These words fly in the face not only of Korda’s book on power but even in the face of the worldly and sin-obsessed church that we have known. This is at the root of Pope Francis’s call for a synod on synodality—a beckoning to people the world over who have professed their faith in Jesus as the only real power to emulate and imitate. We need the voice of the faithful to remind us all, and especially the Catholic Church hierarchy, where we have gone wrong. What we have emphasized in our catechesis over the years has chased people away because they have been labeled “sinners in the hands of an angry God” who seeks vengeance for sins. The emphasis has been all wrong.

I want you to hear the words of an atheist, a loveable atheist, who has put his faith in Jesus, the Jesus that many of us, perhaps most of us, have sidelined:

Conventional religion can no longer fill the holes for increasing numbers of us in the Western world, present company included. But maybe because he has just the right amount of malleability, maybe because he did not dictate a rigid code or manual that was doomed to become outdated after a certain amount of time, Jesus seems to have transcended the context changes that have hamstrung codified religion as we know it. Jesus lives on with surprising vitality. Jesus remains a potent and compelling source, and force. (Tom Krattenmaker, Confessions of a Secular Jesus Follower)

What I have been stressing thus far is that we Catholic Christians have to get back to the lifestyle embodied in the message of Christ. We have played too long with the theology of grace, salvation, and damnation to the detriment of the gospel message. So many people have abandoned the church because they don’t want to hear that they are damned because of their sins, as if that is the central message of Christianity: avoid sin, do the will of God (whatever that is) so that when you die you will go to heaven. So sophomoric. People don’t want to hear that anymore. It is primitive religion worthy only of Middle Age popular piety focused on hell and damnation. It is neither what Jesus was saying nor the way he lived. Discussion groups built around the matter of the synod have to announce that we are committed to making the world a better, more altruistic, and more peaceful place to live, with mutual respect, acceptance, and understanding.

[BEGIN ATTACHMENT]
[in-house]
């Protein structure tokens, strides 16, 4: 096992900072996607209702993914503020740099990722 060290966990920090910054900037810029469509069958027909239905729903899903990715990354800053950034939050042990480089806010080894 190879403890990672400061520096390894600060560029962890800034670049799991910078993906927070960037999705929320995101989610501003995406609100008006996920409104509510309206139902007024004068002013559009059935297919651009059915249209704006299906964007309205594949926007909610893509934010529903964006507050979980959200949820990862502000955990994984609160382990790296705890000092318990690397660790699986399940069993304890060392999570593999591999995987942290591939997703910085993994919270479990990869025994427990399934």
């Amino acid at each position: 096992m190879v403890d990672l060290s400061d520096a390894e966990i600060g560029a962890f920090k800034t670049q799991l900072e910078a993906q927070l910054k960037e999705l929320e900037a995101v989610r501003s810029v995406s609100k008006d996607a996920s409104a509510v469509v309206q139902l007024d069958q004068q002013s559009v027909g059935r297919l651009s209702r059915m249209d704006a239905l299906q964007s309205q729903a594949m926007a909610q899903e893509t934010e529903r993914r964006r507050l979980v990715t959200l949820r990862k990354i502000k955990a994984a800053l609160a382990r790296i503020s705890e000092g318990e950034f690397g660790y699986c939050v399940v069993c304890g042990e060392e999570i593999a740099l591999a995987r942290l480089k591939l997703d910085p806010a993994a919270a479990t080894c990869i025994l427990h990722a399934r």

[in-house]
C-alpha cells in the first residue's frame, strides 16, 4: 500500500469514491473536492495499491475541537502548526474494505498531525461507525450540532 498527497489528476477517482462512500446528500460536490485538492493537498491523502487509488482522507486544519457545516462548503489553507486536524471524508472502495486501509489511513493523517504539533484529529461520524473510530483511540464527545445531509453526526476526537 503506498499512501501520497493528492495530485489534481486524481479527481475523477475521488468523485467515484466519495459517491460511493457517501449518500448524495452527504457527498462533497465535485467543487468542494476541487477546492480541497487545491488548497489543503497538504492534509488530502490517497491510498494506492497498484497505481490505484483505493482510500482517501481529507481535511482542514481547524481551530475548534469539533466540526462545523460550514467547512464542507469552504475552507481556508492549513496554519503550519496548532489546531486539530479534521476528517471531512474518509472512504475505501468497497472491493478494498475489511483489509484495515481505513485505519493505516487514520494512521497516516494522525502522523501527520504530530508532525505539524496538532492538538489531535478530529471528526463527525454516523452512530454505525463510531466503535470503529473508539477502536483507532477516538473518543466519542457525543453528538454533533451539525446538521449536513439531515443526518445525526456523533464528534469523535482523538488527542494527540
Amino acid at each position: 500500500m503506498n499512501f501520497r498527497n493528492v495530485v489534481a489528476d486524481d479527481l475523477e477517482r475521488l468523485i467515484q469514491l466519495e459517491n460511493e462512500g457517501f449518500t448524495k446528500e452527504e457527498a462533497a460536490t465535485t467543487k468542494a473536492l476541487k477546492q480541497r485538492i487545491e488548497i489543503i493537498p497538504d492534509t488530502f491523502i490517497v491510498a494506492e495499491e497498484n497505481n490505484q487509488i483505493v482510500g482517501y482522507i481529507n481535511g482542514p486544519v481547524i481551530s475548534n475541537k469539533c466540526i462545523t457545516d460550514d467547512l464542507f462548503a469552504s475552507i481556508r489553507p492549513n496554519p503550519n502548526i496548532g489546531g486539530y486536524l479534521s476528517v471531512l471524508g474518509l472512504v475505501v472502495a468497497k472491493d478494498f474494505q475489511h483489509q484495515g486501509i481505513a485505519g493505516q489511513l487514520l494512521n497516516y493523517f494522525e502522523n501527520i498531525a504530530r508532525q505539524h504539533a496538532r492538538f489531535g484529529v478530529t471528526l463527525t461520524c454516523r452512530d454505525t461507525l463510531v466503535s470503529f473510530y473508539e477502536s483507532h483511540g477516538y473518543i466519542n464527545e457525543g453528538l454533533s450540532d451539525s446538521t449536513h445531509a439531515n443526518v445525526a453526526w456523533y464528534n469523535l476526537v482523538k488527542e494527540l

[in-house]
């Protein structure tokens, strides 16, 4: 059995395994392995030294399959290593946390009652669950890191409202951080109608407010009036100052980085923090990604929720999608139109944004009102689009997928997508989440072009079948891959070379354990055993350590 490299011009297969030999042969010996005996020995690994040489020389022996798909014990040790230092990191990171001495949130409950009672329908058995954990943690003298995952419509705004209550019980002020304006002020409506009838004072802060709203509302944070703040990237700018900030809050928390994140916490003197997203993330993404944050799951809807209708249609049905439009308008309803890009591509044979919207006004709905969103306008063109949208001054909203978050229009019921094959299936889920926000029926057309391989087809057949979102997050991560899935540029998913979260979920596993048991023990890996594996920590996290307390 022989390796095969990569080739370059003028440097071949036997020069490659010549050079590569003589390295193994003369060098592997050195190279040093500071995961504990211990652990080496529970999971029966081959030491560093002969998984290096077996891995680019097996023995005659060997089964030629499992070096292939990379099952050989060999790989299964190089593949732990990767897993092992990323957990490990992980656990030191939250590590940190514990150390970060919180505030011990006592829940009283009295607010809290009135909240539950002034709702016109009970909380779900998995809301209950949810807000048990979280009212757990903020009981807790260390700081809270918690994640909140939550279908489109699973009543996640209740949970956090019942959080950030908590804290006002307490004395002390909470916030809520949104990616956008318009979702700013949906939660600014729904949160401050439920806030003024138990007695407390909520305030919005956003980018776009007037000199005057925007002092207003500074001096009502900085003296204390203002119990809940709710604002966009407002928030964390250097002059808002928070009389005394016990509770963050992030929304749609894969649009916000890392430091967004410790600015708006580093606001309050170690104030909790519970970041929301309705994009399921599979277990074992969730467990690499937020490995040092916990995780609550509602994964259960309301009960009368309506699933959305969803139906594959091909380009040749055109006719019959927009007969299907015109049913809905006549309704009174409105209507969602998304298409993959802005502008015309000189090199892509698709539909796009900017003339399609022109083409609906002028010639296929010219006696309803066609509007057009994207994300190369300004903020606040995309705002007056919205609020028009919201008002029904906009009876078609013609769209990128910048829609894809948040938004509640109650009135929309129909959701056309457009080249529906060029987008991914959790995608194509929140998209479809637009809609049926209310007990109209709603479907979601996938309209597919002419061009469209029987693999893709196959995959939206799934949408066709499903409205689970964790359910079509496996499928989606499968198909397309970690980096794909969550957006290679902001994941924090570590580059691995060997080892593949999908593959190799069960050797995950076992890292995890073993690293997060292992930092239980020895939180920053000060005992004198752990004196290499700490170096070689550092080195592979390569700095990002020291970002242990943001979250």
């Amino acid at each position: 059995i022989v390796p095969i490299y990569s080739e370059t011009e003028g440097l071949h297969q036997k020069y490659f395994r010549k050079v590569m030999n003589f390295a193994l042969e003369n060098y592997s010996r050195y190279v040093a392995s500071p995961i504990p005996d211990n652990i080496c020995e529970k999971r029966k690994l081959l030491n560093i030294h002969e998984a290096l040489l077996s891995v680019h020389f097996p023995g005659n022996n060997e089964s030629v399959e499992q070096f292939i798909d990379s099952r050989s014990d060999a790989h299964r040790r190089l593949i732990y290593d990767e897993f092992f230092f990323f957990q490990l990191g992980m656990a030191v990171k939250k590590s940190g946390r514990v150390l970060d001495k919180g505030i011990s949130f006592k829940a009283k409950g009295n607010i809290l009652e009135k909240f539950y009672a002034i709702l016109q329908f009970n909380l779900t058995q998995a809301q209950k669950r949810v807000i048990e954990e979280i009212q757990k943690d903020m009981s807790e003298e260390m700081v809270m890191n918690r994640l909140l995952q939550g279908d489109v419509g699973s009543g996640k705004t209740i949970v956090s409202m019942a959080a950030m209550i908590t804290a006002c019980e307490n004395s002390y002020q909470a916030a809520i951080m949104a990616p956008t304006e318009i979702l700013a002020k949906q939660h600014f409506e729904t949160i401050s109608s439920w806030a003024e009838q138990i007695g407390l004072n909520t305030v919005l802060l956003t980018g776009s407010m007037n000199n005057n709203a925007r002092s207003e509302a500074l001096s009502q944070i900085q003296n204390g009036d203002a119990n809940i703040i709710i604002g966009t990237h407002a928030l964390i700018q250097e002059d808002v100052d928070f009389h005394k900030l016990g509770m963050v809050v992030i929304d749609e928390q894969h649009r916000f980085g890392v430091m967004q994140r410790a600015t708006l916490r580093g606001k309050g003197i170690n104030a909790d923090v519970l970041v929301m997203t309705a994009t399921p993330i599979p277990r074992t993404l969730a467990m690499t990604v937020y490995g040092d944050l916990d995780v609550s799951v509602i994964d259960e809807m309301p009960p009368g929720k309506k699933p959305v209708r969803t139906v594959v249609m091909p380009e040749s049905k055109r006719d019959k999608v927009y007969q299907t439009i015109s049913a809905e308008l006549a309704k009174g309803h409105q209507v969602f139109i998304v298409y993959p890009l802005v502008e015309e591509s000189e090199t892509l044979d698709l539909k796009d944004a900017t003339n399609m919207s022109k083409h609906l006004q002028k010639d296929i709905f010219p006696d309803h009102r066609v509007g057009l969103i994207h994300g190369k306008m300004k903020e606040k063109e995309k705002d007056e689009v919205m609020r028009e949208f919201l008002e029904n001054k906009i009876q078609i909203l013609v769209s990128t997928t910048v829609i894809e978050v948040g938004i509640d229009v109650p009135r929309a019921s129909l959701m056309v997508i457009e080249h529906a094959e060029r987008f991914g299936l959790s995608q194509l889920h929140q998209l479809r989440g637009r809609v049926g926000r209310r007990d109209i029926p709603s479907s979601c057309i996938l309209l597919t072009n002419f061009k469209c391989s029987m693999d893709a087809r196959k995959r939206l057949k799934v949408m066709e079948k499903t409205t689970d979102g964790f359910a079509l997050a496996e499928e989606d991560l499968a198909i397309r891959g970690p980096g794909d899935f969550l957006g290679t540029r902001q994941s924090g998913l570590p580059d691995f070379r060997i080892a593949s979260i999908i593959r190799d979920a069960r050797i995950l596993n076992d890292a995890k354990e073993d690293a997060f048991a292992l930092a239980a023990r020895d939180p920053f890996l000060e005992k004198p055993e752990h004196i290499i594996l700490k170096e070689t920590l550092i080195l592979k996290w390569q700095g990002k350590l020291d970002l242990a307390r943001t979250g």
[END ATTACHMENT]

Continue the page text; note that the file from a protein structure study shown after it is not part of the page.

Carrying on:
If the synod is to be successful in the sense of revitalizing the message and spirit of Christ as embodied in the church, what, then, will be the signs that it succeeded in its mission? It can retain its rigid code of sin and grace with cosmetic modifications, or it will change radically, which is very highly unlikely—“radical change” means “from the roots,” so that the church looks more like the image of Jesus that we see in the gospels. We have two choices: the lady or the lion, a story of love and redemption. Either we satisfy ourselves that there is a significant place in the world for the kind of religion that Rome emulates in all its glory, or major changes are implemented in structure and form so that it looks more like the humble and self-giving Man that Jesus was and is in the Good News.

Gene Ciarlo is a priest no longer active in the ministry. Ordained from the American College, University of Louvain, Belgium, he spent most of his ministry in parish life. After receiving a master’s degree in liturgical studies from Notre Dame University he returned to his alma mater in Louvain as director of liturgy and homiletics. Gene lives in Vermont, where everything is gracefully green when it is not solemnly white.